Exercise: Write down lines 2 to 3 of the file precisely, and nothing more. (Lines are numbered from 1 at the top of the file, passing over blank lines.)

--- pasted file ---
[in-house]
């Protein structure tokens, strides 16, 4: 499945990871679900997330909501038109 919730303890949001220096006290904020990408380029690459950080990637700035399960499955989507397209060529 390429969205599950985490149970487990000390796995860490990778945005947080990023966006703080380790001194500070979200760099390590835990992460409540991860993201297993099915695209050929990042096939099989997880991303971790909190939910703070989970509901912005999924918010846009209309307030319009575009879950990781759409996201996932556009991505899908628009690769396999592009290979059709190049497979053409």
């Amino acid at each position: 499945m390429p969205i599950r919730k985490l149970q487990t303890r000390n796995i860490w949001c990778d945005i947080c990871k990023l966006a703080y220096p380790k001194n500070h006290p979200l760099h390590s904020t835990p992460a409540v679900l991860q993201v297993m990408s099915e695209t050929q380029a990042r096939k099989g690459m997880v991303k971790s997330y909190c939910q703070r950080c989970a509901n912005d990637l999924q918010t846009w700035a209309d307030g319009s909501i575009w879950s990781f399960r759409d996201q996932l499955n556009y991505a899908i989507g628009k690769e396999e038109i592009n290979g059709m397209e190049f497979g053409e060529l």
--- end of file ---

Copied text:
């Protein structure tokens, strides 16, 4: 499945990871679900997330909501038109 919730303890949001220096006290904020990408380029690459950080990637700035399960499955989507397209060529 390429969205599950985490149970487990000390796995860490990778945005947080990023966006703080380790001194500070979200760099390590835990992460409540991860993201297993099915695209050929990042096939099989997880991303971790909190939910703070989970509901912005999924918010846009209309307030319009575009879950990781759409996201996932556009991505899908628009690769396999592009290979059709190049497979053409």
């Amino acid at each position: 499945m390429p969205i599950r919730k985490l149970q487990t303890r000390n796995i860490w949001c990778d945005i947080c990871k990023l966006a703080y220096p380790k001194n500070h006290p979200l760099h390590s904020t835990p992460a409540v679900l991860q993201v297993m990408s099915e695209t050929q380029a990042r096939k099989g690459m997880v991303k971790s997330y909190c939910q703070r950080c989970a509901n912005d990637l999924q918010t846009w700035a209309d307030g319009s909501i575009w879950s990781f399960r759409d996201q996932l499955n556009y991505a899908i989507g628009k690769e396999e038109i592009n290979g059709m397209e190049f497979g053409e060529l």